As nurses, midwives and AHPs, we are normally at the centre of the patient’s journey. We see their good and bad days, we understand their problems, we get to know their relatives and we are essential to the multi-disciplinary team. We see how everybody’s input truly affects the patient. I can’t vouch for the other professions, but I know nurses are opinionated, outspoken and powerful. And yet, we don’t get listened to as much as we’d want. When I enquired about a placement with the CNMR, I didn’t delve too much into my reasoning, I just felt compelled. During this placement, I began working with the CNMR team on a report evaluating the efficacy of implementation of the new trainee nursing associate role into UCLH. To be working towards illuminating the greatest uncertainties of a pivotal new role was enlightening. Hearing different individual’s experiences with trainee nursing associates, reviewing the literature and starting to produce a report on the findings, highlighted the key areas of success, the main issues to focus on, and gave the fleeting opinions of my colleagues some substantial backing. Very quickly, I learnt that this was what I was searching for – a voice, but this time, it wasn’t my voice on its own, it was the many voices of my colleagues all banding together.

I feel that the nursing profession itself is in a sort of identity crisis. I feel sometimes we all function as singular units and forget the power we have all together. We are the majority, yet we are too scared to speak up for fear of retribution. For a workforce -not so secretly- understaffed and over-worked, we are too weary to rock the boat. When your working day is primarily about keeping your head above the water, how are you expected to navigate the ship towards a new horizon? More pragmatically put – where do you find the time and energy for ‘making change’ when on some of your 12 hour shifts you only give yourself 20 minutes for lunch in order to get everything done? Positions in which a clinician can have a day or two set aside each week for research are few and far between, and this is consistently highlighted as a rudimentary issue. Nurses, midwives and AHPs are the perfect investigators for the NHS’ most fundamental issues, because we see a myriad of patient encounters with the entire multi-disciplinary team and hear everything that goes on in a ward. I truly believe that research is the conduit for our voices to really make the changes we want, and I think it’s important for Trusts to meaningfully encourage research engagement and propagate these opportunities.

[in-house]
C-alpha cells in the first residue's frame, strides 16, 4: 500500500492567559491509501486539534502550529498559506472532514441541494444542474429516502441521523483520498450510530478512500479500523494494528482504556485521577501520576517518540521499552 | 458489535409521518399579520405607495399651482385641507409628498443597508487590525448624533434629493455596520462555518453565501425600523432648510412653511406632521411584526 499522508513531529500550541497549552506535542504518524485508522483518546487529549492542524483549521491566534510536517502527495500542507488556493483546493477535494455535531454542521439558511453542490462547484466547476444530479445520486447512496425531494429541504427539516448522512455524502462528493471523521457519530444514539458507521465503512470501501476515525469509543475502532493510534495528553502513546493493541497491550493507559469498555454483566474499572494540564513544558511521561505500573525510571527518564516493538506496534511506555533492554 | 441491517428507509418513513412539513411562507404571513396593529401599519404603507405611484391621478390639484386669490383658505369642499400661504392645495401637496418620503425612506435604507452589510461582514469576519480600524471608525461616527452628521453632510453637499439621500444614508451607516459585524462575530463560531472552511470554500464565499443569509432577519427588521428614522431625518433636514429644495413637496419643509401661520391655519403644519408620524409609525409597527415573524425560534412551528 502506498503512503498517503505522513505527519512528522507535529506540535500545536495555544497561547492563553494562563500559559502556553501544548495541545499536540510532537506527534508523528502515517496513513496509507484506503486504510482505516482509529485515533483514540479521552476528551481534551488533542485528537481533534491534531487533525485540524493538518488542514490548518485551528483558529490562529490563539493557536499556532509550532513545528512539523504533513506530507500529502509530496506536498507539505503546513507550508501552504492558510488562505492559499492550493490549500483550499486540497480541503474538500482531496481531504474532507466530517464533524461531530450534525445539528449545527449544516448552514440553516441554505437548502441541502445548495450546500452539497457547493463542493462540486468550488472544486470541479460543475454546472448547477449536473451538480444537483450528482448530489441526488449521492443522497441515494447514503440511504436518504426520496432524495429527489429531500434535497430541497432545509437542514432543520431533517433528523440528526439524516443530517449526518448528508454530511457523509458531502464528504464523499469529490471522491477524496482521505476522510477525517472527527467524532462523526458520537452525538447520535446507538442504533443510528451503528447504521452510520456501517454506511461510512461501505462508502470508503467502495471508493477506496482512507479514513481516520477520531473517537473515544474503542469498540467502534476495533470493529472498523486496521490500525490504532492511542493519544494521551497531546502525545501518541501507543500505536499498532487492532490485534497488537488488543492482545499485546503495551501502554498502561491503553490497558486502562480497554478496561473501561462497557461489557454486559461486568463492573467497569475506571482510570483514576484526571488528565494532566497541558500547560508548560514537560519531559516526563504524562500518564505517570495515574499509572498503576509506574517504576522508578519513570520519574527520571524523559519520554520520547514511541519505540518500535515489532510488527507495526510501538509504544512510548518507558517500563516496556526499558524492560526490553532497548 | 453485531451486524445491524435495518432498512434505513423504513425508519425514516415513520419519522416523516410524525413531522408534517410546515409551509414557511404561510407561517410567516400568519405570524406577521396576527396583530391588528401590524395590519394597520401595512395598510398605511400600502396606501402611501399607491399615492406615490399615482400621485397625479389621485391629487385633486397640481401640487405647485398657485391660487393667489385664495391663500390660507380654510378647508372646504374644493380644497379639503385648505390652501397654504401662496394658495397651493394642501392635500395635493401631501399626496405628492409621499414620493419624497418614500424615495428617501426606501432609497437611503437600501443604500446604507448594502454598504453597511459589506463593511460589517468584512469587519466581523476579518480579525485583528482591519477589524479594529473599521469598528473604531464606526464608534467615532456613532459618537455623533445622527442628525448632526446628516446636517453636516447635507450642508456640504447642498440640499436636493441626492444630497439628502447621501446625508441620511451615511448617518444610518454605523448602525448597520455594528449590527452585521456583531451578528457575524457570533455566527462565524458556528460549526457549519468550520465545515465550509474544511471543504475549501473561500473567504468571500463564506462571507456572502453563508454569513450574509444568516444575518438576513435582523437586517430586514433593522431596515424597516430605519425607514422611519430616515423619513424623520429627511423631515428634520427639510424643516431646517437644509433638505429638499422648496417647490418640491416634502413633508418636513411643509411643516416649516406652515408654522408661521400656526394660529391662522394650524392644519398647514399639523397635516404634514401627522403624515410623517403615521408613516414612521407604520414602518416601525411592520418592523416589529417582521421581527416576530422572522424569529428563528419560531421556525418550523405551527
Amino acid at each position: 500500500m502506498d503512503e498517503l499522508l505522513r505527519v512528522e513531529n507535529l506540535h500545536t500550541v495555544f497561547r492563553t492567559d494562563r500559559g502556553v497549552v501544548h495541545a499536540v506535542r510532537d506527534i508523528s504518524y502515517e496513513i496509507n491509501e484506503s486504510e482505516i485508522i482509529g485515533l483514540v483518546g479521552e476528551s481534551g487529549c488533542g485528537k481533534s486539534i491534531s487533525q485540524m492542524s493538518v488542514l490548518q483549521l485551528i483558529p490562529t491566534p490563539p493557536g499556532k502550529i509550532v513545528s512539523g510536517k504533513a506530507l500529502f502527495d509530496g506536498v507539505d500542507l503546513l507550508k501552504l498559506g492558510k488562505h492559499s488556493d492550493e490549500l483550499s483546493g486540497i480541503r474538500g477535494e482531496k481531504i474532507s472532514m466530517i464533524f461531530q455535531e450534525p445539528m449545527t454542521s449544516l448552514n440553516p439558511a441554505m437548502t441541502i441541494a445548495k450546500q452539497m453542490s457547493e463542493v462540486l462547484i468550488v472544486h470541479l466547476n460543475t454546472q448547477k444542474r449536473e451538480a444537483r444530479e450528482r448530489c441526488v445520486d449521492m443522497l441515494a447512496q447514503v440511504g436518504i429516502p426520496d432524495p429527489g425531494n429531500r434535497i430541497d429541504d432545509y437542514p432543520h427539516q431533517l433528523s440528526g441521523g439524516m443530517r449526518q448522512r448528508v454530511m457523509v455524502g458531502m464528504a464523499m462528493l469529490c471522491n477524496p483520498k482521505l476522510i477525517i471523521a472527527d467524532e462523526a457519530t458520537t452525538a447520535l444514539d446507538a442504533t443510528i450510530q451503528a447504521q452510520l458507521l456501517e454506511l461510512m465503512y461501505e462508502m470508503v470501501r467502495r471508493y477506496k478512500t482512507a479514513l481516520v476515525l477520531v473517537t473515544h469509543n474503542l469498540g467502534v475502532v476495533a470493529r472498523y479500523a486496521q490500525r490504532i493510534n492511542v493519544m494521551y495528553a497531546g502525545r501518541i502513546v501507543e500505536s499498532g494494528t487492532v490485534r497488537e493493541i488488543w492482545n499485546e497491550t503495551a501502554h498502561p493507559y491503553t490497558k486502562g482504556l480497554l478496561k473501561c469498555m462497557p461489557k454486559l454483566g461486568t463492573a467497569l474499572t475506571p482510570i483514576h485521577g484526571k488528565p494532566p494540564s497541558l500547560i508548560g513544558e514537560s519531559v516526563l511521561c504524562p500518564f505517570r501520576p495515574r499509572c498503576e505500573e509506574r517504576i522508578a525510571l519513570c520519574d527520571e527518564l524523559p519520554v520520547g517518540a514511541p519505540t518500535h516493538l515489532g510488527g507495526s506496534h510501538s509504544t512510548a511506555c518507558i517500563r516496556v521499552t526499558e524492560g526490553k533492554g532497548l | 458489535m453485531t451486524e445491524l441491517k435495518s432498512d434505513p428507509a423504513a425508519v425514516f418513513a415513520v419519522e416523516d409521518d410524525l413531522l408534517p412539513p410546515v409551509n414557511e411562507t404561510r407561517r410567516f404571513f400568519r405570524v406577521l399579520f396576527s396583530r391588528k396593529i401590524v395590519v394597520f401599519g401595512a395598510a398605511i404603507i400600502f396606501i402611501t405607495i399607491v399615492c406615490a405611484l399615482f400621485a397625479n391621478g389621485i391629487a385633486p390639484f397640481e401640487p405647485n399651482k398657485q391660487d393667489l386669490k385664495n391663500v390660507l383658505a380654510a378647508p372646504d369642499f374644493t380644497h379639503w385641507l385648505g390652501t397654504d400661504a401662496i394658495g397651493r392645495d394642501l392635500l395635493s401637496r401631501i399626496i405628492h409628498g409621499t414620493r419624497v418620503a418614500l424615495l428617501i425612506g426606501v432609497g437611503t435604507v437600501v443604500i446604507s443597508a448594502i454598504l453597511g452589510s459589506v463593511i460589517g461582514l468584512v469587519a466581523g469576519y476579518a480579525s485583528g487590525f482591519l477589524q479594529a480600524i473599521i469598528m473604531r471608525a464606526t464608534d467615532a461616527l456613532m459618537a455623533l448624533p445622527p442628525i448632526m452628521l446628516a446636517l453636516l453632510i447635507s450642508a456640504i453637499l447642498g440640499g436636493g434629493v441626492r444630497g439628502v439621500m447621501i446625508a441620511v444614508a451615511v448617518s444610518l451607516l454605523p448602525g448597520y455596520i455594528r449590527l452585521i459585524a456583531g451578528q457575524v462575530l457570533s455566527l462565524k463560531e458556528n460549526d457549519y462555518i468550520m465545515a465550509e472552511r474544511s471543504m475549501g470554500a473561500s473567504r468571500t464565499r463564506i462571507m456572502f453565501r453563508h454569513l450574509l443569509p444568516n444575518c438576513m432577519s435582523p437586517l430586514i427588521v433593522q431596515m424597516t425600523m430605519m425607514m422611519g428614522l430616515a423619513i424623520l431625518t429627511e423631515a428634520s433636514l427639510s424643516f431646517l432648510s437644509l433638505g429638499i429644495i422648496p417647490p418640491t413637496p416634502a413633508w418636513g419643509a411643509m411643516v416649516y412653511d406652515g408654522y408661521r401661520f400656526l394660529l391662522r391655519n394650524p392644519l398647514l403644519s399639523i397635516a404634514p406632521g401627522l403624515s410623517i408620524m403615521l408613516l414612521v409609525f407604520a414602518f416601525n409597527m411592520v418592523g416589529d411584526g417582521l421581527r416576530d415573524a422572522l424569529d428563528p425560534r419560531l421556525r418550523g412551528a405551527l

Our NHS is a beacon of exciting innovation and this is a direct result of research. Going forward from this placement, I will continue to embrace the power of research, and attempt to instill that empowerment into my colleagues. I will stand proud on the most stable looking chair in the staff canteen and proclaim: “We are no longer the ‘handmaidens’ of healthcare: we are leaders, we are team-players, we are carers, we are clinicians, we are academics, we are investigators and we are change makers.”